Garden Photo of the Day

Learning to Embrace Shade in the Garden

Issue #202 – November/December
Long-lasting interest in the shade is tricky. In this garden, a mix of sturdy shrubs—evergreens or flowering deciduous gems—mingle with more-familiar shade-loving perennials such as hostas and ferns. The result is a low-light space that’s engaging year-round.

When you have lived at a property for nearly 50 years, you are bound to see your landscape go through some changes. Linda Skyler is no stranger to this reality, as she has dealt with giant Douglas fir trees (Pseudotsuga menziesii, Zones 4–6) growing into maturity and covering most of her once-sunny Pacific Northwest garden with shade. Although it was a challenge at first, she has grown to love shade gardening and the various plants that thrive in low light.

At a glance

Size: 1/3 acre

Location: Bainbridge Island, Washington

Zones: 8

Conditions: Mostly full shade; clay soil

Age of the garden: 40 years

 

reader in her shade garden

Like many avid shade gardeners, Linda first fell in love with the countless shapes and colors of ferns and hostas (Hosta spp. and cvs., Zones 3–8), and she collected many different varieties over the years. She also has a great affinity for shrubs, naming rhododendrons (Rhododendron spp. and cvs., Zones 4–9), pieris (Pieris spp. and cvs., Zones 5–8), and hydrangeas (Hydrangea spp. and cvs., Zones 3–9) as essential for adding texture, color, and height. By mixing an array of plants with lush, unique foliage, Linda is able to achieve garden interest throughout the whole year. But don’t expect Linda to point out her favorite plants if you ever get to visit her in Washington. “All of my plants are favorites,” she says. “They all have a special place in the right conditions.”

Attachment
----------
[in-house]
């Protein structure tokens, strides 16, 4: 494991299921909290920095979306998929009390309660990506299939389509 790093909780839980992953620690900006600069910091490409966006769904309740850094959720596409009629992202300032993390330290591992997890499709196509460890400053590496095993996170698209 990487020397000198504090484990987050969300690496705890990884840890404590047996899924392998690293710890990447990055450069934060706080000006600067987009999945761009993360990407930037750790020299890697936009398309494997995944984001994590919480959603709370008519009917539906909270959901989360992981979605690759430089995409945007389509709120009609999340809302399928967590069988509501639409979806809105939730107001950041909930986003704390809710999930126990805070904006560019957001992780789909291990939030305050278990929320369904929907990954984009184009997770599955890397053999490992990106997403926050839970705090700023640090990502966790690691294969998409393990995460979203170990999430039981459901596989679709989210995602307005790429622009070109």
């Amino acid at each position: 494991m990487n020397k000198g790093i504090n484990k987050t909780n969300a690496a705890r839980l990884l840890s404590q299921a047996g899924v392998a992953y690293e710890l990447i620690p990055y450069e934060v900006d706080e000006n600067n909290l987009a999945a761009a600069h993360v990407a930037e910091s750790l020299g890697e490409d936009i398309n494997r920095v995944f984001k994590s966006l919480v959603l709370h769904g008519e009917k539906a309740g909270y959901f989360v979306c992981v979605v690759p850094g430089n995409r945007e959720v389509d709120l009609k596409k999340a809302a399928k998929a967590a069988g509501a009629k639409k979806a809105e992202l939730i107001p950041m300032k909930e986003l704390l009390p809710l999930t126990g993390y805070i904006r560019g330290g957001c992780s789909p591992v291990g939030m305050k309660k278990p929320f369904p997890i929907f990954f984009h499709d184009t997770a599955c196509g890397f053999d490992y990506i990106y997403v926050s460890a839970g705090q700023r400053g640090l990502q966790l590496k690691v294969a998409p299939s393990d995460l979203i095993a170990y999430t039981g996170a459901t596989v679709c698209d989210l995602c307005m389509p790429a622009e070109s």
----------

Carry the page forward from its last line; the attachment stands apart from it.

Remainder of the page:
After so many years of toiling, you might think that Linda just wants to sit back and enjoy the fruits of her labor, but the passion of this gardener hasn’t reached its limit, and she still has plenty of experimenting left to do. Linda gets ideas for future projects by visiting other gardens and learning about new plants that might be good options for her space. She especially loves sharing gardening stories and knowledge with other plant lovers. “I’ve learned a lot along the way down the proverbial garden path,” she says. “You can try anything in your garden. It’s all trial and error—and patience.”

garden full of ferns view from above garden bed full of great foliage plants

Kaitlyn Hayes is a digital content production specialist for Fine Gardening.

Photos: courtesy of Linda Skyler


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Comments

  1. mrrey214 10/13/2021

    painterreddingca.com/

    Thank you for this wonderful tips and ideas. keep on sharing.

    1. Meelianthus 10/17/2021

      You're very welcome.

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